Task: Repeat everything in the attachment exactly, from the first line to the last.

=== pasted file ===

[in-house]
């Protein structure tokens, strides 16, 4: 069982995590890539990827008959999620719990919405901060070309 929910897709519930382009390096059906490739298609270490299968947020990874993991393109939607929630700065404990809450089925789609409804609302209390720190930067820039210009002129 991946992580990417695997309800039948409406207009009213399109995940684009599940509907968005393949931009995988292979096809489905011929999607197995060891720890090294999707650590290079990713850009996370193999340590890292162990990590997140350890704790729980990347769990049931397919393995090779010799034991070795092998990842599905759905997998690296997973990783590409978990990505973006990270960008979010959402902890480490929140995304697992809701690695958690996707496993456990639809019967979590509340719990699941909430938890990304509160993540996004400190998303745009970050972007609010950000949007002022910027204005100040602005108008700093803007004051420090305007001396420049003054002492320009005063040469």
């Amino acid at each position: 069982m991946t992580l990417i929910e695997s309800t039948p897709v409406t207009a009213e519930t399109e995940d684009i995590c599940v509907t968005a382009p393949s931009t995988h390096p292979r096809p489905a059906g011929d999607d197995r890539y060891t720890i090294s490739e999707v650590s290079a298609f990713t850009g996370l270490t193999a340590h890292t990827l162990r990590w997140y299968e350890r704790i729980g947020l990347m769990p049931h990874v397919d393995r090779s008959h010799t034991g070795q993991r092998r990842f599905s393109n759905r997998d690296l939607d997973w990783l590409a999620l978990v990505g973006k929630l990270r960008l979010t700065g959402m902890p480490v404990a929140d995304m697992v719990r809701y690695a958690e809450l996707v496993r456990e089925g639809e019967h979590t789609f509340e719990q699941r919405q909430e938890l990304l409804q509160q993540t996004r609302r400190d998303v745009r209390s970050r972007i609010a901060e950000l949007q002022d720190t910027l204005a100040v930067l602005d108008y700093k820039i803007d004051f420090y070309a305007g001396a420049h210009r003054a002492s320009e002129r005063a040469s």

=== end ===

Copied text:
[in-house]
């Protein structure tokens, strides 16, 4: 069982995590890539990827008959999620719990919405901060070309 929910897709519930382009390096059906490739298609270490299968947020990874993991393109939607929630700065404990809450089925789609409804609302209390720190930067820039210009002129 991946992580990417695997309800039948409406207009009213399109995940684009599940509907968005393949931009995988292979096809489905011929999607197995060891720890090294999707650590290079990713850009996370193999340590890292162990990590997140350890704790729980990347769990049931397919393995090779010799034991070795092998990842599905759905997998690296997973990783590409978990990505973006990270960008979010959402902890480490929140995304697992809701690695958690996707496993456990639809019967979590509340719990699941909430938890990304509160993540996004400190998303745009970050972007609010950000949007002022910027204005100040602005108008700093803007004051420090305007001396420049003054002492320009005063040469």
């Amino acid at each position: 069982m991946t992580l990417i929910e695997s309800t039948p897709v409406t207009a009213e519930t399109e995940d684009i995590c599940v509907t968005a382009p393949s931009t995988h390096p292979r096809p489905a059906g011929d999607d197995r890539y060891t720890i090294s490739e999707v650590s290079a298609f990713t850009g996370l270490t193999a340590h890292t990827l162990r990590w997140y299968e350890r704790i729980g947020l990347m769990p049931h990874v397919d393995r090779s008959h010799t034991g070795q993991r092998r990842f599905s393109n759905r997998d690296l939607d997973w990783l590409a999620l978990v990505g973006k929630l990270r960008l979010t700065g959402m902890p480490v404990a929140d995304m697992v719990r809701y690695a958690e809450l996707v496993r456990e089925g639809e019967h979590t789609f509340e719990q699941r919405q909430e938890l990304l409804q509160q993540t996004r609302r400190d998303v745009r209390s970050r972007i609010a901060e950000l949007q002022d720190t910027l204005a100040v930067l602005d108008y700093k820039i803007d004051f420090y070309a305007g001396a420049h210009r003054a002492s320009e002129r005063a040469s």